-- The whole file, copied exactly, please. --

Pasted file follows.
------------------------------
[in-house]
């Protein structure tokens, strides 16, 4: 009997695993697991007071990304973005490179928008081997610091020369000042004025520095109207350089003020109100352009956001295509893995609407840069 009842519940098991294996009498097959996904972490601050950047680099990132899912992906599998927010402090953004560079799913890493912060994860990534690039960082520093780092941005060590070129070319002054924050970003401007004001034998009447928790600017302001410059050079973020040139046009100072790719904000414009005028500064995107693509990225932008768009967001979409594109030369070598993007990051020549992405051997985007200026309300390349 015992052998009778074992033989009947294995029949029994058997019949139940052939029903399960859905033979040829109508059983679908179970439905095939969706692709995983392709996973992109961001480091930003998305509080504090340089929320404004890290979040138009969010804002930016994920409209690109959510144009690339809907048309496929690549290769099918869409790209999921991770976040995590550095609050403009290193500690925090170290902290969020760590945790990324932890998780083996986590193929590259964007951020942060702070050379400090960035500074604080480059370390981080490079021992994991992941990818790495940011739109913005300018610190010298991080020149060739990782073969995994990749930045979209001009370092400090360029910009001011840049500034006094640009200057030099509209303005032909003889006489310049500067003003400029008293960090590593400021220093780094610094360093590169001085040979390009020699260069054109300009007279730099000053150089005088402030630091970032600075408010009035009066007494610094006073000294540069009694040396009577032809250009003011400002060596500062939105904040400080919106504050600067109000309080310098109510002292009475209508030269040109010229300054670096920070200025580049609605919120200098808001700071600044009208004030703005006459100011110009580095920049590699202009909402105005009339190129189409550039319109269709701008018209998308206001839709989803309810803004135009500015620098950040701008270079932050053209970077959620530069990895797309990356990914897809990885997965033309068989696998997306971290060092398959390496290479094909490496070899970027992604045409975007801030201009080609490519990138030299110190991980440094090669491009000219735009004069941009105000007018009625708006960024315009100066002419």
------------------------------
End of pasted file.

[in-house]
């Protein structure tokens, strides 16, 4: 009997695993697991007071990304973005490179928008081997610091020369000042004025520095109207350089003020109100352009956001295509893995609407840069 009842519940098991294996009498097959996904972490601050950047680099990132899912992906599998927010402090953004560079799913890493912060994860990534690039960082520093780092941005060590070129070319002054924050970003401007004001034998009447928790600017302001410059050079973020040139046009100072790719904000414009005028500064995107693509990225932008768009967001979409594109030369070598993007990051020549992405051997985007200026309300390349 015992052998009778074992033989009947294995029949029994058997019949139940052939029903399960859905033979040829109508059983679908179970439905095939969706692709995983392709996973992109961001480091930003998305509080504090340089929320404004890290979040138009969010804002930016994920409209690109959510144009690339809907048309496929690549290769099918869409790209999921991770976040995590550095609050403009290193500690925090170290902290969020760590945790990324932890998780083996986590193929590259964007951020942060702070050379400090960035500074604080480059370390981080490079021992994991992941990818790495940011739109913005300018610190010298991080020149060739990782073969995994990749930045979209001009370092400090360029910009001011840049500034006094640009200057030099509209303005032909003889006489310049500067003003400029008293960090590593400021220093780094610094360093590169001085040979390009020699260069054109300009007279730099000053150089005088402030630091970032600075408010009035009066007494610094006073000294540069009694040396009577032809250009003011400002060596500062939105904040400080919106504050600067109000309080310098109510002292009475209508030269040109010229300054670096920070200025580049609605919120200098808001700071600044009208004030703005006459100011110009580095920049590699202009909402105005009339190129189409550039319109269709701008018209998308206001839709989803309810803004135009500015620098950040701008270079932050053209970077959620530069990895797309990356990914897809990885997965033309068989696998997306971290060092398959390496290479094909490496070899970027992604045409975007801030201009080609490519990138030299110190991980440094090669491009000219735009004069941009105000007018009625708006960024315009100066002419």